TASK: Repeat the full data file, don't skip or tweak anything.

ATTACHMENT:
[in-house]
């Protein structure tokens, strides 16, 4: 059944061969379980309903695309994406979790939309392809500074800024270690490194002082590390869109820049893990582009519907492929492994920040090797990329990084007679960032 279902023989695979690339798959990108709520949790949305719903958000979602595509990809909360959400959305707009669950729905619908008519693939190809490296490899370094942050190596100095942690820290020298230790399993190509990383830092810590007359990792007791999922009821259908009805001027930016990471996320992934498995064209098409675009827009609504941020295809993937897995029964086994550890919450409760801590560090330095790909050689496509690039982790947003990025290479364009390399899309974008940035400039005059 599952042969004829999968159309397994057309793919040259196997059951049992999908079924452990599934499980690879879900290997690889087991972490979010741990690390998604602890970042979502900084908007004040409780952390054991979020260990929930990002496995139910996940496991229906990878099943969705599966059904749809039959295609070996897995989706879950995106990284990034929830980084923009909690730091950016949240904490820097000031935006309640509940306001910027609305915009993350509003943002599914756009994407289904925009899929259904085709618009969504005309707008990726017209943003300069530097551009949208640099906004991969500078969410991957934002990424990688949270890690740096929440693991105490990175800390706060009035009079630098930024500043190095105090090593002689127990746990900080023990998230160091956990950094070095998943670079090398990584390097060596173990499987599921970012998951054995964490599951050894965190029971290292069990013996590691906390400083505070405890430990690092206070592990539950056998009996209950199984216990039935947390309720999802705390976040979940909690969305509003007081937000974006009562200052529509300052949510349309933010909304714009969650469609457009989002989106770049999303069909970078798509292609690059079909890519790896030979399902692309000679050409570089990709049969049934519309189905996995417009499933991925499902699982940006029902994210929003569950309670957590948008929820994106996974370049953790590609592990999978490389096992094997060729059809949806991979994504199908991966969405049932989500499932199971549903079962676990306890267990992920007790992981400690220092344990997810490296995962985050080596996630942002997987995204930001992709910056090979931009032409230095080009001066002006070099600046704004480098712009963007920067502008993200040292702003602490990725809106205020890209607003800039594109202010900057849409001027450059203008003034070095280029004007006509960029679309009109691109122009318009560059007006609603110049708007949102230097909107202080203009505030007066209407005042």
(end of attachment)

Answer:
[in-house]
């Protein structure tokens, strides 16, 4: 059944061969379980309903695309994406979790939309392809500074800024270690490194002082590390869109820049893990582009519907492929492994920040090797990329990084007679960032 279902023989695979690339798959990108709520949790949305719903958000979602595509990809909360959400959305707009669950729905619908008519693939190809490296490899370094942050190596100095942690820290020298230790399993190509990383830092810590007359990792007791999922009821259908009805001027930016990471996320992934498995064209098409675009827009609504941020295809993937897995029964086994550890919450409760801590560090330095790909050689496509690039982790947003990025290479364009390399899309974008940035400039005059 599952042969004829999968159309397994057309793919040259196997059951049992999908079924452990599934499980690879879900290997690889087991972490979010741990690390998604602890970042979502900084908007004040409780952390054991979020260990929930990002496995139910996940496991229906990878099943969705599966059904749809039959295609070996897995989706879950995106990284990034929830980084923009909690730091950016949240904490820097000031935006309640509940306001910027609305915009993350509003943002599914756009994407289904925009899929259904085709618009969504005309707008990726017209943003300069530097551009949208640099906004991969500078969410991957934002990424990688949270890690740096929440693991105490990175800390706060009035009079630098930024500043190095105090090593002689127990746990900080023990998230160091956990950094070095998943670079090398990584390097060596173990499987599921970012998951054995964490599951050894965190029971290292069990013996590691906390400083505070405890430990690092206070592990539950056998009996209950199984216990039935947390309720999802705390976040979940909690969305509003007081937000974006009562200052529509300052949510349309933010909304714009969650469609457009989002989106770049999303069909970078798509292609690059079909890519790896030979399902692309000679050409570089990709049969049934519309189905996995417009499933991925499902699982940006029902994210929003569950309670957590948008929820994106996974370049953790590609592990999978490389096992094997060729059809949806991979994504199908991966969405049932989500499932199971549903079962676990306890267990992920007790992981400690220092344990997810490296995962985050080596996630942002997987995204930001992709910056090979931009032409230095080009001066002006070099600046704004480098712009963007920067502008993200040292702003602490990725809106205020890209607003800039594109202010900057849409001027450059203008003034070095280029004007006509960029679309009109691109122009318009560059007006609603110049708007949102230097909107202080203009505030007066209407005042």